tl;dr: It's tempting to read too much into embargos or other tea leaves, but it's, at best, an inexact science.

Billy asks:

In Vox's recent ranking of Buffy the Vampire Slayer episodes, Constance Grady said your favorite Buffy love interest may very well be Riley. Is that true? I actually liked The Initiative (it was flawed, but cool as sort of a TV-lite version of that organization from Cabin in the Woods), but haven't seen many people make an argument for him.

(First, you should go read that article. It's a lot of fun.)

Is Riley my favorite Buffy love interest? No. I mostly enjoy trolling my readers and colleagues. (Buffy love interests ranked: 1.) This is a trick question. Buffy should choose herself.)

But I do think Riley gets a bit of a raw deal from fans. I love the show's very intentional choice to set him up as a Gary Cooper-style hero in the increasingly dark Buffy world, and I think that plays to one of his strengths as a character and Marc Blucas's strengths as an actor: sunniness. And because this is Buffy, the deeper you delve into Riley's sunniness, the more tortured it becomes. He's clearly using that to mask some deeper, darker shit, and he becomes one of the show's better metaphors for how toxic masculinity can hurt even otherwise stand-up dudes.

I do think that the way the show kept insisting, "No, you should love Riley!" hurt it in the end. But I also think that fans were too quick to compare Riley to other Buffy love interests when he was far more interesting as a conceptual character. But I'm well aware that telling fans that their favorite TV show works better in theory than in practice is rarely a great idea.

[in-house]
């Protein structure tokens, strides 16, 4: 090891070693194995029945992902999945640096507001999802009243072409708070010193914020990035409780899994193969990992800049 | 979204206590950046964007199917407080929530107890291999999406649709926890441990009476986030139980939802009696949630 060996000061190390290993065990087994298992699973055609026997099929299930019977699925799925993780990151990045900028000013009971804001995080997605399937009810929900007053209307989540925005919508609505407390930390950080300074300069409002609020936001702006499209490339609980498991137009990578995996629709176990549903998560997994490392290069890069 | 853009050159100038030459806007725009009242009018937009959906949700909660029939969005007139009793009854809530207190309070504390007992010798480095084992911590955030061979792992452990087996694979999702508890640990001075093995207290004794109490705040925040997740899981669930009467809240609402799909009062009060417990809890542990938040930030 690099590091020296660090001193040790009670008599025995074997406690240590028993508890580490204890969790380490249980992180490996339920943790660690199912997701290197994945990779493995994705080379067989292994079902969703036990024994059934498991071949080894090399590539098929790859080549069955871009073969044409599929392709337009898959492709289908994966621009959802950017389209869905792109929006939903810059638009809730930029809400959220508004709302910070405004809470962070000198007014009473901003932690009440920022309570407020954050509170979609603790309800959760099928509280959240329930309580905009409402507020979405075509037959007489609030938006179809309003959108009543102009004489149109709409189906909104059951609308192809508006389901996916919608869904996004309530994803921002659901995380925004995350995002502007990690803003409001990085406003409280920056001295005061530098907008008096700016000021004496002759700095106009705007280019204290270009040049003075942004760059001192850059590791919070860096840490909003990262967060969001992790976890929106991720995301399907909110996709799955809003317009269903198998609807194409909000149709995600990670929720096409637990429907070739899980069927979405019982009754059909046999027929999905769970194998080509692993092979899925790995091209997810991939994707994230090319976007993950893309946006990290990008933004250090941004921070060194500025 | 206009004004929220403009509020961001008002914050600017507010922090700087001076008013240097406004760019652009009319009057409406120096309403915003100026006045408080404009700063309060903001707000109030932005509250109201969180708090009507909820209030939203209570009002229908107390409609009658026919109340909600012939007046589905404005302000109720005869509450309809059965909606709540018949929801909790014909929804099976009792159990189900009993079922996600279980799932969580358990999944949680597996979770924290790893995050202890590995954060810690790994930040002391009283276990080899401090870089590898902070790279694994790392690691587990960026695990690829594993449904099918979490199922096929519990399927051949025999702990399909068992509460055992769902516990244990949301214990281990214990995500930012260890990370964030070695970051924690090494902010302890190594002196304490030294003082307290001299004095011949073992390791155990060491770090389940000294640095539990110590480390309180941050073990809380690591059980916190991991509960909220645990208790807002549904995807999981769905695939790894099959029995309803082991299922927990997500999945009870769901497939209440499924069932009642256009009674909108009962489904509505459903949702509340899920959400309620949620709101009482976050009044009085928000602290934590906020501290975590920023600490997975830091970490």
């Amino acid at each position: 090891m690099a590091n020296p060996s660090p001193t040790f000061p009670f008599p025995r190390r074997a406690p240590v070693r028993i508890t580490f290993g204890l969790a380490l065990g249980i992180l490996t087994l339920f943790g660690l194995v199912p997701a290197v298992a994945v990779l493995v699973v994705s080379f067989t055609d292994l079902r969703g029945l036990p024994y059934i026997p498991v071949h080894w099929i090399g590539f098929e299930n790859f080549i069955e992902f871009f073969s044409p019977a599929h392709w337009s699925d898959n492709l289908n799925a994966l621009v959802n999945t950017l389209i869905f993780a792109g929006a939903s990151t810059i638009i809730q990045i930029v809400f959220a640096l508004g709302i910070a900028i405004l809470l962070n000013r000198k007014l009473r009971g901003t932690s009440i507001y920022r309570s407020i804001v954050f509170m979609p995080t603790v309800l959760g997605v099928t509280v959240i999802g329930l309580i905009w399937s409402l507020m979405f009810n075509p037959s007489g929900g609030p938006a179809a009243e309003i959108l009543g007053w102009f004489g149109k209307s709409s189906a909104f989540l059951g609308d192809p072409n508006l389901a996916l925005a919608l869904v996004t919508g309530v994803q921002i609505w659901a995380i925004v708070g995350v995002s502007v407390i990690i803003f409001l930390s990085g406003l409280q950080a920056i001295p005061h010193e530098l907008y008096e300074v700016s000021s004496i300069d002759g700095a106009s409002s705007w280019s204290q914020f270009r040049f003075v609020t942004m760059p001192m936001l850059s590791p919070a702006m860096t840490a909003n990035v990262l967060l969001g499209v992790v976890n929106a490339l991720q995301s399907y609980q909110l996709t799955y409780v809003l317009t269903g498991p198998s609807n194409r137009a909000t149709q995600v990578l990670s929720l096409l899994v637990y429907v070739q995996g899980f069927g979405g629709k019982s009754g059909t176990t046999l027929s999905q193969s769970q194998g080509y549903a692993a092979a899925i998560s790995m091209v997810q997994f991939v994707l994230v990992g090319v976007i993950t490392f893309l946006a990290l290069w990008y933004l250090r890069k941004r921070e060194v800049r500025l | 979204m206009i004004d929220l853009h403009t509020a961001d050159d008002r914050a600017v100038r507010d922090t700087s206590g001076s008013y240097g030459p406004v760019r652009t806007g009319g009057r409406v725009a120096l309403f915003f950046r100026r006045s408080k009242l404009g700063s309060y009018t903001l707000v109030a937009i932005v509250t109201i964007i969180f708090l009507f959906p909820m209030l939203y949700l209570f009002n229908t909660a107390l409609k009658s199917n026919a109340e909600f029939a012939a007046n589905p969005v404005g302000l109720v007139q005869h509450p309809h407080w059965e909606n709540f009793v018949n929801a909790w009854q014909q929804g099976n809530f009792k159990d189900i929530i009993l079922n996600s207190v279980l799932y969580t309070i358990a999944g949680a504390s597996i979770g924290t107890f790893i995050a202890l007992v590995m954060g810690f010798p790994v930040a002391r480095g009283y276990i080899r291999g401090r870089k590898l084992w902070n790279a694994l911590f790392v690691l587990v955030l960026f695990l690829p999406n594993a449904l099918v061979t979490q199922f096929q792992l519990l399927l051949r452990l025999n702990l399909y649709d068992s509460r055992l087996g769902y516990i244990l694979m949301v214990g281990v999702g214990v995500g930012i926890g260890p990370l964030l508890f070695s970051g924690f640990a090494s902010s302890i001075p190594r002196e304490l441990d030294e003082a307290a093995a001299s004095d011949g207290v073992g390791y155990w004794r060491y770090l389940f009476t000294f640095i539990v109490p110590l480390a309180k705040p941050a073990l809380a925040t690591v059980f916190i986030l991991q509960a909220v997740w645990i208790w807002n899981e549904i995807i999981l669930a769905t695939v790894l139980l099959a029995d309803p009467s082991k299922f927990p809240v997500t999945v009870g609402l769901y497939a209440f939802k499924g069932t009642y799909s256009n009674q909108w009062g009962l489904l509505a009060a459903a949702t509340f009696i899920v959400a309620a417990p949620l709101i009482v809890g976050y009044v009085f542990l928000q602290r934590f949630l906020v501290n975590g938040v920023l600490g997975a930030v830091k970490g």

Anyway, the fact that the best Riley episode is "As You Were," his one-off appearance from season six, probably indicates that he was a character who would never fit all that well in the Buffy universe proper. (I mean, he's good in "Hush," but everybody's good in "Hush." Also, if we had to pick one of the big three Whedon concept episodes to top our list, it should have been "Hush." But I always tell people "The Gift" is the best Buffy episode. Then I learned a lot of people hate season five. Madness! This is a long parenthetical.) But I think he let the show get at some of the straitjackets masculine ideals can place on men, and for that, I think he deserves a fairer shake.

Todd asks:

Todd, where are you going? Are you going to be around for the next couple of weeks?

No I am not! I am headed to the European subcontinent for nearly two weeks of Not Working. Specifically, I'll be in Amsterdam and then Copenhagen/Denmark. (I'll have access to a car in the latter; not so much in the former.) Your next newsletter will arrive April 21. It will be a mailbag, so keep the questions coming! And if you have tips for what I should do on my vacation, please send them along!

I'll see you all later! If you miss the newsletter, please remember that there are lots and lots of installments in the archives. Tell your friends!


Our Friday mailbag feature is a lot of fun! Please email me your questions over the course of the week, and I'll pick a few to answer. I'll always answer at least three per week, unless I just don't have the material. For ease of inbox search, please put "mailbag" somewhere in the subject line of your email. Thanks!


Episodes is on hiatus until April 21. Suggest topics for future installments via email or on Twitter. Read more of my work at Vox.